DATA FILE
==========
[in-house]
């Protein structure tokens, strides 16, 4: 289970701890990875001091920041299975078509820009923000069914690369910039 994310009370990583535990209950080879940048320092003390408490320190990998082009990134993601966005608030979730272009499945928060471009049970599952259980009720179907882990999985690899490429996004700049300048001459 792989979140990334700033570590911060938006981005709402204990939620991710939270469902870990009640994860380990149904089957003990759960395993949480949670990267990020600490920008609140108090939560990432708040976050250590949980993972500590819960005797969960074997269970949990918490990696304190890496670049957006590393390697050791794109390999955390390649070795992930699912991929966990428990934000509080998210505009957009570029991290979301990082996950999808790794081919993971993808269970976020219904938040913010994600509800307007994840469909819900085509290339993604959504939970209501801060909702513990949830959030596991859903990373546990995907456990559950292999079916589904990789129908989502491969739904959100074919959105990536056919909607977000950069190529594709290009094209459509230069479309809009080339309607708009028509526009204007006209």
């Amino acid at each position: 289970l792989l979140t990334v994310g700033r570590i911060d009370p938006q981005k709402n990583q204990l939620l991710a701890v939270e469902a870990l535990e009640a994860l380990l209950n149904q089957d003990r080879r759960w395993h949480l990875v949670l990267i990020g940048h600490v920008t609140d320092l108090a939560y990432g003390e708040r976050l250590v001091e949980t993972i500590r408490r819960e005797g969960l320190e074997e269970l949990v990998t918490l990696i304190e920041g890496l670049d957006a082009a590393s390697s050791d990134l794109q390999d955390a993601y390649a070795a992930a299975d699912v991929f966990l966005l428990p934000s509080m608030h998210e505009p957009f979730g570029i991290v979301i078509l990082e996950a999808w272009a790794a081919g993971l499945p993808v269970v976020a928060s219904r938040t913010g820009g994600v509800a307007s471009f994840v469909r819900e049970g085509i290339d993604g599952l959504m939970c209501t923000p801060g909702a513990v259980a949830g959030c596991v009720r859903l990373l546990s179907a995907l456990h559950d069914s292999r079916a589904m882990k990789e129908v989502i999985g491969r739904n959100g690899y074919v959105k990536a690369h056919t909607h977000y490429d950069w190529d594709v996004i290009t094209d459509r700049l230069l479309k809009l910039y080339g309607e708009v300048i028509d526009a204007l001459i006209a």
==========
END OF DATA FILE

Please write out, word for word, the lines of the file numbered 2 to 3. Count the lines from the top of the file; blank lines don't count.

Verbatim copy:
């Protein structure tokens, strides 16, 4: 289970701890990875001091920041299975078509820009923000069914690369910039 994310009370990583535990209950080879940048320092003390408490320190990998082009990134993601966005608030979730272009499945928060471009049970599952259980009720179907882990999985690899490429996004700049300048001459 792989979140990334700033570590911060938006981005709402204990939620991710939270469902870990009640994860380990149904089957003990759960395993949480949670990267990020600490920008609140108090939560990432708040976050250590949980993972500590819960005797969960074997269970949990918490990696304190890496670049957006590393390697050791794109390999955390390649070795992930699912991929966990428990934000509080998210505009957009570029991290979301990082996950999808790794081919993971993808269970976020219904938040913010994600509800307007994840469909819900085509290339993604959504939970209501801060909702513990949830959030596991859903990373546990995907456990559950292999079916589904990789129908989502491969739904959100074919959105990536056919909607977000950069190529594709290009094209459509230069479309809009080339309607708009028509526009204007006209």
């Amino acid at each position: 289970l792989l979140t990334v994310g700033r570590i911060d009370p938006q981005k709402n990583q204990l939620l991710a701890v939270e469902a870990l535990e009640a994860l380990l209950n149904q089957d003990r080879r759960w395993h949480l990875v949670l990267i990020g940048h600490v920008t609140d320092l108090a939560y990432g003390e708040r976050l250590v001091e949980t993972i500590r408490r819960e005797g969960l320190e074997e269970l949990v990998t918490l990696i304190e920041g890496l670049d957006a082009a590393s390697s050791d990134l794109q390999d955390a993601y390649a070795a992930a299975d699912v991929f966990l966005l428990p934000s509080m608030h998210e505009p957009f979730g570029i991290v979301i078509l990082e996950a999808w272009a790794a081919g993971l499945p993808v269970v976020a928060s219904r938040t913010g820009g994600v509800a307007s471009f994840v469909r819900e049970g085509i290339d993604g599952l959504m939970c209501t923000p801060g909702a513990v259980a949830g959030c596991v009720r859903l990373l546990s179907a995907l456990h559950d069914s292999r079916a589904m882990k990789e129908v989502i999985g491969r739904n959100g690899y074919v959105k990536a690369h056919t909607h977000y490429d950069w190529d594709v996004i290009t094209d459509r700049l230069l479309k809009l910039y080339g309607e708009v300048i028509d526009a204007l001459i006209a």